Comedy drama looking at life from the perspective of funny, music-obsessed Rae, who recently left a psychiatric hospital. Series two starts as Rae has revealed to her friends for the first time that she has mental health problems. We continue to follow her journey through therapy and hear her innermost thoughts through her candid diary writing.
A period drama about a group of midwives working in the East End of London in the 1950s. Sister Julienne and Cynthia deliver first time mother Pamela Saint's baby. Pamela's behaviour soon starts to concern Sister Julienne and after consulting with Dr Turner they suspect that she may be experiencing puerperal psychosis. We follow Pamela and her young husband through diagnosis, treatment and recovery.
The long-running medical drama follows paramedic Iain's story as he comes to terms with his army past. Iain and colleague Sam visit an old army colleague, Kenny, who is being treated for Post-Traumatic Stress Disorder. We discover the truth of what happened to Kenny and Iain in Afghanistan, as they both try to face up to the horror of what happened and the mental scars it has left them with.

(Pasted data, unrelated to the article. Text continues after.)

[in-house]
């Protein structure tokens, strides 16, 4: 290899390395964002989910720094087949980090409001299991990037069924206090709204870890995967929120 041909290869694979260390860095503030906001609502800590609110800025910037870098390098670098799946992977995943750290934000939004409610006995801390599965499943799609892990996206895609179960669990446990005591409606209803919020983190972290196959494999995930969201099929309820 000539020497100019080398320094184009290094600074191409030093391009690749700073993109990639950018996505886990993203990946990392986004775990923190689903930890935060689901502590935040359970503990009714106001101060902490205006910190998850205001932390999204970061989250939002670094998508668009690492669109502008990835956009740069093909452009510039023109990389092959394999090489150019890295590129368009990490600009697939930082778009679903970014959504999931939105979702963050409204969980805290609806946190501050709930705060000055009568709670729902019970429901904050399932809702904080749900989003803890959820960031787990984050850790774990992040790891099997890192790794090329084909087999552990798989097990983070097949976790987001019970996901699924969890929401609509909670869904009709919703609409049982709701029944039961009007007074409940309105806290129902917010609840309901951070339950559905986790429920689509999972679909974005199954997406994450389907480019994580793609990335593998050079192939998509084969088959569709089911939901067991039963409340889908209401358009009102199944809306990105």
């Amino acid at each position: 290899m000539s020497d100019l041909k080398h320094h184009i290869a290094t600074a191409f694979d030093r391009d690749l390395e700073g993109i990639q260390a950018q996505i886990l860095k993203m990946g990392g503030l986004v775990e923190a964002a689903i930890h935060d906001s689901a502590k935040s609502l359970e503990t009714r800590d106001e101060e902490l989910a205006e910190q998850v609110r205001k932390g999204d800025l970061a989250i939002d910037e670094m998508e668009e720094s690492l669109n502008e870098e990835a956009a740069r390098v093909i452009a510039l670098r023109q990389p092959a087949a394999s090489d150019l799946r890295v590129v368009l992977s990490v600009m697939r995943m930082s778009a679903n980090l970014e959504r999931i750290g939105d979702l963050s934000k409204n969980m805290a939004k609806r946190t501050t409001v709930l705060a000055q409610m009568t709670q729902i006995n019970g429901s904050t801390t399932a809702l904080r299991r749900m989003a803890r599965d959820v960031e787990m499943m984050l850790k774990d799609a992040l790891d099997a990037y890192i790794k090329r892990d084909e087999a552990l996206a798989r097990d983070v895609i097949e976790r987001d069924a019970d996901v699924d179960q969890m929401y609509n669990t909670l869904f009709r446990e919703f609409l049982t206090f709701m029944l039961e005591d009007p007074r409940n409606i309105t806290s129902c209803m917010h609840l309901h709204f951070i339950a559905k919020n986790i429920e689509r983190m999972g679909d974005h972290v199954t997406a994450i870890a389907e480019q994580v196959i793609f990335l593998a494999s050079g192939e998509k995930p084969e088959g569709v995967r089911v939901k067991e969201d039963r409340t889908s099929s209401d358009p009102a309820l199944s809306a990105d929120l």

Children's TV series which revolves around the lives of children in a care home. Tyler Lewis yearns to be permanently reunited with his mum who has a diagnosis of bipolar disorder. However, when she comes to visit she is unwell and Tyler has to make a difficult decision.
Top Sante's entire May issue focussed on mental health with a 'Let's Talk' campaign aimed at breaking down taboos. From personal accounts, celebrity interviews and expert advice, the magazine addressed a range of mental health problems including anxiety and schizophrenia.
The trade magazine for social workers published a series of investigations highlighting serious failings in mental health services for adults and children featuring the voices of people with mental health problems.